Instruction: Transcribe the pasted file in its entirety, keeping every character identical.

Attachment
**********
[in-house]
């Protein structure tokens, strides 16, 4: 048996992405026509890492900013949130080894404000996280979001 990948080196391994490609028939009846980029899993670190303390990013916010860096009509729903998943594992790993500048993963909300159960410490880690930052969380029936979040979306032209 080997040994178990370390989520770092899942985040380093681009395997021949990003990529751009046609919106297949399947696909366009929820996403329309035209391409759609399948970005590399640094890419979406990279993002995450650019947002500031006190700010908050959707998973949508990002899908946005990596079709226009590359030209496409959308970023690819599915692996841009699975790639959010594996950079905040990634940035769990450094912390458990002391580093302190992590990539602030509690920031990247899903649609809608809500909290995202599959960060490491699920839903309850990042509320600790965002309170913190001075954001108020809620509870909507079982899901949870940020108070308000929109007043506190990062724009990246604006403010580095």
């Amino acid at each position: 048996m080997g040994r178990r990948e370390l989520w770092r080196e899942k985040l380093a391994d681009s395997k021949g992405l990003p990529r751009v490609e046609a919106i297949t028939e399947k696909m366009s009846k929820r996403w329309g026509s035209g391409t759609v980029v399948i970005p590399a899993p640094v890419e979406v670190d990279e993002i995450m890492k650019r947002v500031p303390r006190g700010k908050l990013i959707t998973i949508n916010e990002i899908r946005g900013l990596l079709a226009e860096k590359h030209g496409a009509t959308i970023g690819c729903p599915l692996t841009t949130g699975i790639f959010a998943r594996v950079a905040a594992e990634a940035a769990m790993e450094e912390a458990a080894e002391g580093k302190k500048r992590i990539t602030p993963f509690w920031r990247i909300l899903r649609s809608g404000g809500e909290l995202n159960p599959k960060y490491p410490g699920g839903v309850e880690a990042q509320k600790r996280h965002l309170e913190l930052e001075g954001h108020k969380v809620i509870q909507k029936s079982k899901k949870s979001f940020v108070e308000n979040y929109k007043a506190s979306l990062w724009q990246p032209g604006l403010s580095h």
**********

[in-house]
């Protein structure tokens, strides 16, 4: 048996992405026509890492900013949130080894404000996280979001 990948080196391994490609028939009846980029899993670190303390990013916010860096009509729903998943594992790993500048993963909300159960410490880690930052969380029936979040979306032209 080997040994178990370390989520770092899942985040380093681009395997021949990003990529751009046609919106297949399947696909366009929820996403329309035209391409759609399948970005590399640094890419979406990279993002995450650019947002500031006190700010908050959707998973949508990002899908946005990596079709226009590359030209496409959308970023690819599915692996841009699975790639959010594996950079905040990634940035769990450094912390458990002391580093302190992590990539602030509690920031990247899903649609809608809500909290995202599959960060490491699920839903309850990042509320600790965002309170913190001075954001108020809620509870909507079982899901949870940020108070308000929109007043506190990062724009990246604006403010580095």
């Amino acid at each position: 048996m080997g040994r178990r990948e370390l989520w770092r080196e899942k985040l380093a391994d681009s395997k021949g992405l990003p990529r751009v490609e046609a919106i297949t028939e399947k696909m366009s009846k929820r996403w329309g026509s035209g391409t759609v980029v399948i970005p590399a899993p640094v890419e979406v670190d990279e993002i995450m890492k650019r947002v500031p303390r006190g700010k908050l990013i959707t998973i949508n916010e990002i899908r946005g900013l990596l079709a226009e860096k590359h030209g496409a009509t959308i970023g690819c729903p599915l692996t841009t949130g699975i790639f959010a998943r594996v950079a905040a594992e990634a940035a769990m790993e450094e912390a458990a080894e002391g580093k302190k500048r992590i990539t602030p993963f509690w920031r990247i909300l899903r649609s809608g404000g809500e909290l995202n159960p599959k960060y490491p410490g699920g839903v309850e880690a990042q509320k600790r996280h965002l309170e913190l930052e001075g954001h108020k969380v809620i509870q909507k029936s079982k899901k949870s979001f940020v108070e308000n979040y929109k007043a506190s979306l990062w724009q990246p032209g604006l403010s580095h």